- What does the character want?
- What are some of the feelings in this part of the text?
Toward the middle of a text, students can ask:
- What gets in the character’s way?
- What are the people & things that add to how the character is feeling?
- Are the feelings changing? How?
- What are the issues that are emerging?
At this point, it’s helpful to include a bit of whole-class discussion to support students’ analysis. There is a huge leap in thinking to move from naming a character’s feelings to analyzing some of the issues that are emerging in a text. But it is in this leap that true interpretation begins to take place, and the groundwork for lovely big ideas or thesis statements is laid. For example, if a character is feeling picked on or ostracized because he is different from his peers, an issue that students may recognize as starting to emerge could be “people often don’t accept differences in others, but they should.” Or, “people are often afraid to be true to themselves because they don’t want to be made fun of.” Feel free to interject some of your own suggestions as models, particularly if students are struggling.
At the end of a text, students can ask:
- What does the text seem to be saying about an issue?
- What life lesson is the text teaching?
- As students talk in their clusters, listen in and try to capture some of what they are saying on a chart or SmartBoard. These statements can easily be turned in to lovely thesis statements.
Kathleen Tolan posits that talking an essay it is one of the most effective ways to rehearse for this kind of writing. First, choose one of the statements you recorded earlier, one that you feel would make for a viable essay. Still in their clusters, set students up to talk through each part of the essay, perhaps referring to prompts or essay structures you have previously taught. You might post a list of transition words and phrases to help students with structure, such as: “One reason this idea is important is that..”, and “Another reason…”
Imagine yourself as a sports coach, spurring your writers on with helpful tips on structure, timing, and craft. As students are writing, remind them of all they know about good essay writing. You might whisper to one student that transition phrases help with organization, and to another that text examples should match the thesis.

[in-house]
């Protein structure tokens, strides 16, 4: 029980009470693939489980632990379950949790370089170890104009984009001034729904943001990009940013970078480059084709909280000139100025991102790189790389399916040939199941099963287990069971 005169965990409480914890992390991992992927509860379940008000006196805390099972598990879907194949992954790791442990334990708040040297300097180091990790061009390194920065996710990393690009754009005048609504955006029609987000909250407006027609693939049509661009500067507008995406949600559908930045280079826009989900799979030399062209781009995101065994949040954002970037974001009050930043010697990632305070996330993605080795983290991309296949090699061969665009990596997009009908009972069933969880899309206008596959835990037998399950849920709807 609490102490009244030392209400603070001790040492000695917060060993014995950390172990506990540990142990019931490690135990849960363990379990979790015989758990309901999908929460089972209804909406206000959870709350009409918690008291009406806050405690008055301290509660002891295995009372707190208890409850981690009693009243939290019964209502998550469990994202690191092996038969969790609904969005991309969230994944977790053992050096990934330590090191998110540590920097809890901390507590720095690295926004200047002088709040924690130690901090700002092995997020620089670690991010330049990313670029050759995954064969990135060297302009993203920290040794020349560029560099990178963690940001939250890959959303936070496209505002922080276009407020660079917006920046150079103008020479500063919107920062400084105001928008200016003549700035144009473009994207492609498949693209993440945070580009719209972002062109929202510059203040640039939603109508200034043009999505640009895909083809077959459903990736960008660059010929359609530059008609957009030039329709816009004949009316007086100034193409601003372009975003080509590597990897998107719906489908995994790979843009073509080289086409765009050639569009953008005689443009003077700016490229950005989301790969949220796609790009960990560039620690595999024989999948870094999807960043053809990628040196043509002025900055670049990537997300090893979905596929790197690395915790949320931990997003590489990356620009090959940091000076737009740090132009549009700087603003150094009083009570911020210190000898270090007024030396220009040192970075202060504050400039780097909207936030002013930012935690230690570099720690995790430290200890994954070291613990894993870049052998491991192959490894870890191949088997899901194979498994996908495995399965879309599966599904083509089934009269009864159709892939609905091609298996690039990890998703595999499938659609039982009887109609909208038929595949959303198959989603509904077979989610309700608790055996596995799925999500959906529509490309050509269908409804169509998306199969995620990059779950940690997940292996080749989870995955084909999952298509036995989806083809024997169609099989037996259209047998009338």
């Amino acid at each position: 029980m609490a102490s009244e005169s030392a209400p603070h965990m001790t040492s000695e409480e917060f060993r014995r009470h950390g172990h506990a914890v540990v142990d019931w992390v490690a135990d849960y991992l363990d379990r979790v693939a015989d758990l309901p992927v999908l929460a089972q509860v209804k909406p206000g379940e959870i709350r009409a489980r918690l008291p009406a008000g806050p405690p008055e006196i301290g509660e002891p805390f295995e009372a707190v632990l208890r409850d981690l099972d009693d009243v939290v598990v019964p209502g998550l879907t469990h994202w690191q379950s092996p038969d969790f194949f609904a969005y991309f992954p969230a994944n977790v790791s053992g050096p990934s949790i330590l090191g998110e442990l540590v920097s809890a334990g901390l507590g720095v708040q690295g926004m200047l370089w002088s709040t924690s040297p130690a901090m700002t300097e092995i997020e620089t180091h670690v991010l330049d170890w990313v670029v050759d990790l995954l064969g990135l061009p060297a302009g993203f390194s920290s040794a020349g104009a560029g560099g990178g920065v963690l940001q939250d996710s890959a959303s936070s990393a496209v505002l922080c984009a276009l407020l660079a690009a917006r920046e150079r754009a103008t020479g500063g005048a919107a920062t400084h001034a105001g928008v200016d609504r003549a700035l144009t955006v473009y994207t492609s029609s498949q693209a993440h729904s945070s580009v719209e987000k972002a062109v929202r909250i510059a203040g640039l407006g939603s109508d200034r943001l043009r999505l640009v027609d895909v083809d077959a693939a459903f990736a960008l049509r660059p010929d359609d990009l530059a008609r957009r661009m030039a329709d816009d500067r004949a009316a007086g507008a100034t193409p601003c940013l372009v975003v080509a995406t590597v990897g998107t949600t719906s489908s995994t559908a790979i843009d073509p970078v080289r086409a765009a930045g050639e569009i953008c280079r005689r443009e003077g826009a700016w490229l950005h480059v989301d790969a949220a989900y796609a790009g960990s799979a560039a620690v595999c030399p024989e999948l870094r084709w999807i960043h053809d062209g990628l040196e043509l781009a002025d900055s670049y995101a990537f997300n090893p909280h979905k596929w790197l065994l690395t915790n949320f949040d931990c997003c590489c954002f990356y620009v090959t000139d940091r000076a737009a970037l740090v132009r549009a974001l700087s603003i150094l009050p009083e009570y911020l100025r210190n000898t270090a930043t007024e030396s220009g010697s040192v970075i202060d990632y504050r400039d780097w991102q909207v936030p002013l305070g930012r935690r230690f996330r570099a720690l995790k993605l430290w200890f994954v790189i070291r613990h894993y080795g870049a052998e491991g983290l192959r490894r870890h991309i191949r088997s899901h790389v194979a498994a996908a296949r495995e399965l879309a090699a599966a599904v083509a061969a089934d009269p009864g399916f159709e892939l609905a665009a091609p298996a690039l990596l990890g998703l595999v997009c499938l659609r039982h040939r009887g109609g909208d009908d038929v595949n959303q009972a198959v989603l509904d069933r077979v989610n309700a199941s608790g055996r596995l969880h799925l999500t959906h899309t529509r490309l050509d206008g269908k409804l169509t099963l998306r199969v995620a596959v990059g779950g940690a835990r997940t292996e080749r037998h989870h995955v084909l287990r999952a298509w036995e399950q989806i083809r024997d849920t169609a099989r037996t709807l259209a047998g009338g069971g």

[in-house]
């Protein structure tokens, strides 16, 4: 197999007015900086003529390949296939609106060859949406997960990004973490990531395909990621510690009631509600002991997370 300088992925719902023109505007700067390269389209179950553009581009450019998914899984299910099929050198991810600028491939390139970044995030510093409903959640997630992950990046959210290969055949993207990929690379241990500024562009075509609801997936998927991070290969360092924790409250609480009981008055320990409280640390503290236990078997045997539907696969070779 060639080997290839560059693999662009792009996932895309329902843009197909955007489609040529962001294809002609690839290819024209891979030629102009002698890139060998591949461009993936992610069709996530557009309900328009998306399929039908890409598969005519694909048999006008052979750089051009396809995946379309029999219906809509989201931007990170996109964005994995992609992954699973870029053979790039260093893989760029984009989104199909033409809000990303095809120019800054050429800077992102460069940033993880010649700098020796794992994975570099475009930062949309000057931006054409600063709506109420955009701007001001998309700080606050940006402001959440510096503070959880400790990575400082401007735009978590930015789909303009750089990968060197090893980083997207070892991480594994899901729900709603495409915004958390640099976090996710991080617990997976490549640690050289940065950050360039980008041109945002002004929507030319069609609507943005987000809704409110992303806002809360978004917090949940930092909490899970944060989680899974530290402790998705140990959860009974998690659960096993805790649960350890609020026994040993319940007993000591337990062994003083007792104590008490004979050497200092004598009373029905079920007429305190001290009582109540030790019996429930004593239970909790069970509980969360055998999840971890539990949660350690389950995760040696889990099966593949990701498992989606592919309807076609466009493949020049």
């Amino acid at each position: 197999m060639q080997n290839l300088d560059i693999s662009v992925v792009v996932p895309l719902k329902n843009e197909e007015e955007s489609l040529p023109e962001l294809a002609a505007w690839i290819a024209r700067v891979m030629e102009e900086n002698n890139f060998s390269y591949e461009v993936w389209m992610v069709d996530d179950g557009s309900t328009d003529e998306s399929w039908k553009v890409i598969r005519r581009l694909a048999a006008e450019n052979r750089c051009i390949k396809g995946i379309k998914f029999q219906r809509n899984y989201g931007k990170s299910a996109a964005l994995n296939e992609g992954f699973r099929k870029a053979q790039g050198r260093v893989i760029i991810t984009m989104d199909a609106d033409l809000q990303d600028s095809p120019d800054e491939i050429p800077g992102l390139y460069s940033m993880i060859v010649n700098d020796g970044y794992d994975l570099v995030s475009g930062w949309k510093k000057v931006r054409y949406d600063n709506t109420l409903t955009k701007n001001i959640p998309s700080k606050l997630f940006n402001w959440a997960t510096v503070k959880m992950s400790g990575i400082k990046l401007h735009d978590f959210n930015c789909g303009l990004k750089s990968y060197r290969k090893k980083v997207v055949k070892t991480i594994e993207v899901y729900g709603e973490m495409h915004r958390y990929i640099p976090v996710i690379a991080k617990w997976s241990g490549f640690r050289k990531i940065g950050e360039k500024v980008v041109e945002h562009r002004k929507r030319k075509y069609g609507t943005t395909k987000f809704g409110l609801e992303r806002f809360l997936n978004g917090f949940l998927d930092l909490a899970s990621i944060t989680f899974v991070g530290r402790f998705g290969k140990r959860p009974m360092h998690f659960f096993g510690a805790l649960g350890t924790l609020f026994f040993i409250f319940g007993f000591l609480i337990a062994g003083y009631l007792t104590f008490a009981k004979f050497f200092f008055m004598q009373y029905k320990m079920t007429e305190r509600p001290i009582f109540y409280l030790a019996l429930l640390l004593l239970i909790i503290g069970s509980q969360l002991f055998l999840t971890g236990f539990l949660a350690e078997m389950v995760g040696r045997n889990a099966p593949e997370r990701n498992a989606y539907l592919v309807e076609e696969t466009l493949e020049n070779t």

Needless to say, this work is an excellent way to practice for any standardized (or other) test in which students are required to read texts and write about them within a prescribed time limit. If you are interested in reading more about fast essay writing, see Boxes and Bullets: Personal and Persuasive Essays by Lucy Calkins, Cory Gillette, and Kelly Boland Hohne. For more on Literary Essays and to read more of Kathleen’s work, see The Literary Essay: Writing about Fiction by Lucy Calkins, Kathleen Tolan, and Alexandra Marron. Both books are in the series Units of Study in Opinion, Information, and Narrative Writing (2013).
We would love to hear more of your thoughts on writing about reading in a Two Writing Teachers community get-together of sorts. Please join us on February 3 at 8:30EST for a Twitter Chat on Writing about Reading. Please use the hashtag #TWTBlog. We hope to see you there!
Anna is a staff developer, literacy coach, and writer, based in New York City. She taught internationally in places such as Sydney, Australia; San Pedro Sula, Honduras, and Auckland, New Zealand in addition to New York before becoming a staff developer for the Teachers College Reading and Writing Project at Columbia University (TCRWP). She has been an adjunct instructor in the Literacy Specialist Program at Teachers College, and teaches at TCRWP where she helps participants bring strong literacy instruction into their classrooms. Anna recently co-wrote Bringing History to Life with Lucy Calkins, part of the 2013 series Units of Study in Opinion, Information, and Narrative Writing (Heinemann). She has been a researcher for Lucy Calkins, contributing especially to Pathways to the Common Core (Heinemann, 2012) and Navigating Nonfiction (Heinemann, 2010).